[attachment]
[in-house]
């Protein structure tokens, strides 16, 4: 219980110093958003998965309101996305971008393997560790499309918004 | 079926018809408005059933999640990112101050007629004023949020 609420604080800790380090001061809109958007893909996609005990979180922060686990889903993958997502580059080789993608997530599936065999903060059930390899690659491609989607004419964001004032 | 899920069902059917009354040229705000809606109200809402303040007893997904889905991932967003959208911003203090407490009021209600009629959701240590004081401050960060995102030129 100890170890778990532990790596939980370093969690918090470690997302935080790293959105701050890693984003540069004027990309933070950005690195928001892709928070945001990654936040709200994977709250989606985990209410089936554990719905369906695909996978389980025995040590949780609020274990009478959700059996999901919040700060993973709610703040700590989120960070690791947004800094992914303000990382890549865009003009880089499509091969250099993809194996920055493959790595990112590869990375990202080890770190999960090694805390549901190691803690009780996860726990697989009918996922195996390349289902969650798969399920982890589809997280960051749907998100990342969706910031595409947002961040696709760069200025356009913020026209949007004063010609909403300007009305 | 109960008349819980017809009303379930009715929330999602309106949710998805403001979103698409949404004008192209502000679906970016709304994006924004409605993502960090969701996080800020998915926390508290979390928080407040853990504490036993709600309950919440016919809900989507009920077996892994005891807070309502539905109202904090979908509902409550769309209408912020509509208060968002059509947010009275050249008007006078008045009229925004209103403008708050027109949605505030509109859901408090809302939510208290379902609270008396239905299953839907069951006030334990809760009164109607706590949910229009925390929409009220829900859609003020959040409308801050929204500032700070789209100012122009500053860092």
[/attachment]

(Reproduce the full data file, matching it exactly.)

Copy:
[in-house]
């Protein structure tokens, strides 16, 4: 219980110093958003998965309101996305971008393997560790499309918004 | 079926018809408005059933999640990112101050007629004023949020 609420604080800790380090001061809109958007893909996609005990979180922060686990889903993958997502580059080789993608997530599936065999903060059930390899690659491609989607004419964001004032 | 899920069902059917009354040229705000809606109200809402303040007893997904889905991932967003959208911003203090407490009021209600009629959701240590004081401050960060995102030129 100890170890778990532990790596939980370093969690918090470690997302935080790293959105701050890693984003540069004027990309933070950005690195928001892709928070945001990654936040709200994977709250989606985990209410089936554990719905369906695909996978389980025995040590949780609020274990009478959700059996999901919040700060993973709610703040700590989120960070690791947004800094992914303000990382890549865009003009880089499509091969250099993809194996920055493959790595990112590869990375990202080890770190999960090694805390549901190691803690009780996860726990697989009918996922195996390349289902969650798969399920982890589809997280960051749907998100990342969706910031595409947002961040696709760069200025356009913020026209949007004063010609909403300007009305 | 109960008349819980017809009303379930009715929330999602309106949710998805403001979103698409949404004008192209502000679906970016709304994006924004409605993502960090969701996080800020998915926390508290979390928080407040853990504490036993709600309950919440016919809900989507009920077996892994005891807070309502539905109202904090979908509902409550769309209408912020509509208060968002059509947010009275050249008007006078008045009229925004209103403008708050027109949605505030509109859901408090809302939510208290379902609270008396239905299953839907069951006030334990809760009164109607706590949910229009925390929409009220829900859609003020959040409308801050929204500032700070789209100012122009500053860092």